Interview: 'The Most Dangerous Year' director Vlada Knowlton
In 2016, the state of Washington was closer than most people realize to becoming one of the states that passed a "bathroom bill," laws that legally mandate that people use the bathroom that coincides with their birth sex. As a number of states considered, debated or passed these co-called "bathroom bills" in recent years, the Human Rights Campaign identified 2016 as the most dangerous year for transgender Americans.
Filmmaker Vlada Knowlton sat down to discuss the documentary "The Most Dangerous Year" (world premiering at the 44th Seattle International Film Festival on May 29). The film follows local families as they fight against several "bathroom bills" proposed here in Washington state - laws that, if passed, would directly affect their transgender friends and families. For Knowlton, who wrote and directed the documentary, the film is quite personal - in 2014, Knowlton and her husband discovered their youngest child was transgender.
Knowlton: The fact that I had to make this movie is a tragedy. In a perfect world, I wouldn't be making this film. We wouldn't be living in a world where these innocent people's civil rights are up for discussion at all. When we were living in our own family bubble, our goal was get through that personal trauma first. When we found out, people didn't know much about what it means to be transgender and we had to work through that ourselves. Then you get through that in your own family bubble: our child is happy, healthy and has a future. Ideally, ignorance would be bliss at that point - your community supports you, your school supports you - then you're done. But I had to be pulled into this project, and then your eyes are opened to a lot of bad stuff. But you have to incorporate it into your mental schema of "how the world works" and realize you have a huge battle to fight, probably for the rest of your life. You're never going to stop fighting for your child's life. You have to reconcile yourself with that fact. There's nothing good about finding out that people will look at your child as sub-human, as somebody whose civil rights are a legitimate topic of discussion. Nobody's civil rights are a legitimate topic of discussion.
Question: The film broadly addresses the proposed Washington state "bathroom bills" but it also prominently features your daughter and family. What inspired you to make this film so personal?
Knowlton: It's always a more compelling story when it's honest and authentic. I don't think the film would have been as honest and authentic if I wasn't talking about my own experience inside this battle. As a storyteller, you know you have to make a story that will resonate with people. You have to do something the audience can relate to. It was a reluctant decision: I didn't really want to make it personal. You're putting your child and yourself out there, exposing people to risk - but as a storyteller, that was my job.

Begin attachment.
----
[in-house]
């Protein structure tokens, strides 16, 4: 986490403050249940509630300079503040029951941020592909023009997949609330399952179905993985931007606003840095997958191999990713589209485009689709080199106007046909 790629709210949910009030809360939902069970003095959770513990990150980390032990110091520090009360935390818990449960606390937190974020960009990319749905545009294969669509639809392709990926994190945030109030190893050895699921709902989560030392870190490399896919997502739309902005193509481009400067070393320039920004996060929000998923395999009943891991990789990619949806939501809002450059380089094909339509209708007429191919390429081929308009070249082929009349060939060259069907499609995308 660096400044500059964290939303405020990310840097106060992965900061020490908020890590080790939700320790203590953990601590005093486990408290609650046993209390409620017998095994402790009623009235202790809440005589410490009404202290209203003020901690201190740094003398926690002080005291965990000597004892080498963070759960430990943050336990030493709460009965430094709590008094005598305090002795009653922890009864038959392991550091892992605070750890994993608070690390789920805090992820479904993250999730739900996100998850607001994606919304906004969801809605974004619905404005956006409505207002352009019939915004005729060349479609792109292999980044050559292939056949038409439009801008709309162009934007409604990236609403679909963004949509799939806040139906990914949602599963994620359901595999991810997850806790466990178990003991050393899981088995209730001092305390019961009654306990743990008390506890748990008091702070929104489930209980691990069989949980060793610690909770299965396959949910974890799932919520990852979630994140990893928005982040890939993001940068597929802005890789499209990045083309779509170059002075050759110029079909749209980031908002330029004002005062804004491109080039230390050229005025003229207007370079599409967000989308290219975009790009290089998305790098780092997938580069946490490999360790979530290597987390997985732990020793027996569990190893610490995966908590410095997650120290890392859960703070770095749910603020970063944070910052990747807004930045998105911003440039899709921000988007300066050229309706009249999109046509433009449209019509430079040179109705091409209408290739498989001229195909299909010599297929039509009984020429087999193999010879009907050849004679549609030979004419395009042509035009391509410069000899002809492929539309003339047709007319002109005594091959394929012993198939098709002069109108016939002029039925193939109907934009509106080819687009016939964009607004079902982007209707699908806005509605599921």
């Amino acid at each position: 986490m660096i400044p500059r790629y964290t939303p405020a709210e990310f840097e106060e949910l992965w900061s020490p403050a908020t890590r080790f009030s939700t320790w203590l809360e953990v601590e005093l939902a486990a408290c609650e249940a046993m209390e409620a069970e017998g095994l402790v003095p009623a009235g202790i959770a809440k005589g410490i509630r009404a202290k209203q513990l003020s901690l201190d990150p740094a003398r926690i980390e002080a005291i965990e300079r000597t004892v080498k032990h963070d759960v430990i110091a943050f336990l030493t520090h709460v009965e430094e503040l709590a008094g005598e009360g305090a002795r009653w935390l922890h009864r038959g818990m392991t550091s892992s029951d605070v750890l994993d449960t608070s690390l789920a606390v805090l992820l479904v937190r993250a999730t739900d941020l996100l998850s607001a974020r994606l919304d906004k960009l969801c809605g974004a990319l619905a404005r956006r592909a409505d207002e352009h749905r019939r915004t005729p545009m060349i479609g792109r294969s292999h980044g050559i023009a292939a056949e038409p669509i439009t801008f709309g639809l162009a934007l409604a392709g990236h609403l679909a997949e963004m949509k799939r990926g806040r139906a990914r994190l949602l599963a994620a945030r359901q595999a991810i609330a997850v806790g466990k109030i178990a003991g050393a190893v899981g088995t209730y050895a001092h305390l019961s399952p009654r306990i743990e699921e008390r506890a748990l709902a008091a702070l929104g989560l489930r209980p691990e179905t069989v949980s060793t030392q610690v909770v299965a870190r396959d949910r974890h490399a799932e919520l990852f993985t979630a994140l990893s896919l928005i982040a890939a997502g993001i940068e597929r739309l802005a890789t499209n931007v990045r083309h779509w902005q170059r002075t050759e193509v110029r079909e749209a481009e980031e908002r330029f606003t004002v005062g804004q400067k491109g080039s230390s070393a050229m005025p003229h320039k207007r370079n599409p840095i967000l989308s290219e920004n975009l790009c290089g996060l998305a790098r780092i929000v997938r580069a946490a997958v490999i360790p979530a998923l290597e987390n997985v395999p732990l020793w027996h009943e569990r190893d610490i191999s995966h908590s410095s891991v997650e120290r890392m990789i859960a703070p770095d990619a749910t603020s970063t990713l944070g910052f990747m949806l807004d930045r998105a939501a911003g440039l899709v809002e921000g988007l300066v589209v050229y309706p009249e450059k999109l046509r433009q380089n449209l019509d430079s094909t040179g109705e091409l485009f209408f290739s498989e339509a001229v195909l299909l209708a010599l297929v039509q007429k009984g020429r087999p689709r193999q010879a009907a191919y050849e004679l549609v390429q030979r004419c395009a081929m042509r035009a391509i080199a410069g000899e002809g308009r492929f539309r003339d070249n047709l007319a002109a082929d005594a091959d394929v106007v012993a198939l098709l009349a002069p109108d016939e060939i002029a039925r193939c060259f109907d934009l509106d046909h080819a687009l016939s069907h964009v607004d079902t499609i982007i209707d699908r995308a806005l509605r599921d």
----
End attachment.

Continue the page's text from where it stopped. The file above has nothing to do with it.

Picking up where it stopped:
Q: How did you prepare yourself while researching the groups supporting the "bathroom bills"?
Knowlton: People are trying to say your child is not fully human and that she doesn't know who she is. If there's a group of people who are denying your own child's identity, trying to spin narratives why it's okay to deny their core identity and subjugate them to second-class citizen status, you can imagine what that's like. It's devastating. However, if you're going to fight the fight, you have to brace yourself. If you're going to make this film, you can't let this devastation take over - I have to tell this story the way I think I need to tell it.
Q: Who is the intended target audience for this film?
Knowlton: It's fairly large but it's that audience in the middle. It's mostly probably parents - the people who don't know really what it means to be transgender. They don't know what information to grab on to. I see a lot of fearmongering and it does make me nervous. "Do I send my kids to school when the school is supportive of LGBTQ kids?" "Do I have to worry about that?" "Why are these bathroom bills important?" "Who cares really?" It's the mainstream audience who are trying to figure out 'what does this all mean?' It's meant to inform and education people who could understand but they just don't have all the information.
Q: How did you go about tackling such a multi-dimensional, complex subject?
Knowlton: That was really tough. Writing the screenplay and editing the film was difficult. You can't just call this a 'transgender film' because like cisgender people, transgender people have an infinite number of stories to tell. This is a very specific story about a very specific group of people. The story became taking every anti-trans argument - every argument from the people who supported these bills - and addressing them one-by-one, explaining why the arguments wouldn't hold up in the end.
Q: The film is specific to 2016, but how is it still timely?
Knowlton: It's important for a story to be contained. I wanted to make sure this was a contained story about a particular group of people and a particular time as they worked toward a particular goal. But, pretty much every topic that was discussed in this film relates to the overall civil rights fight for transgender people. It's always going to be about fear, fear of people who are different, whether or not its okay to discriminate against a person, misinformation about the threats that certain minority populations pose. The same kind of fearmongering tactics were used against gay people, black people. These tactics are tried and true discrimination tactics. These themes are repeated over and over again in history.
"The Most Dangerous Year" screens at the 44th Seattle International Film Festival on May 29 and June 2. Tickets can be purchased at siff.net.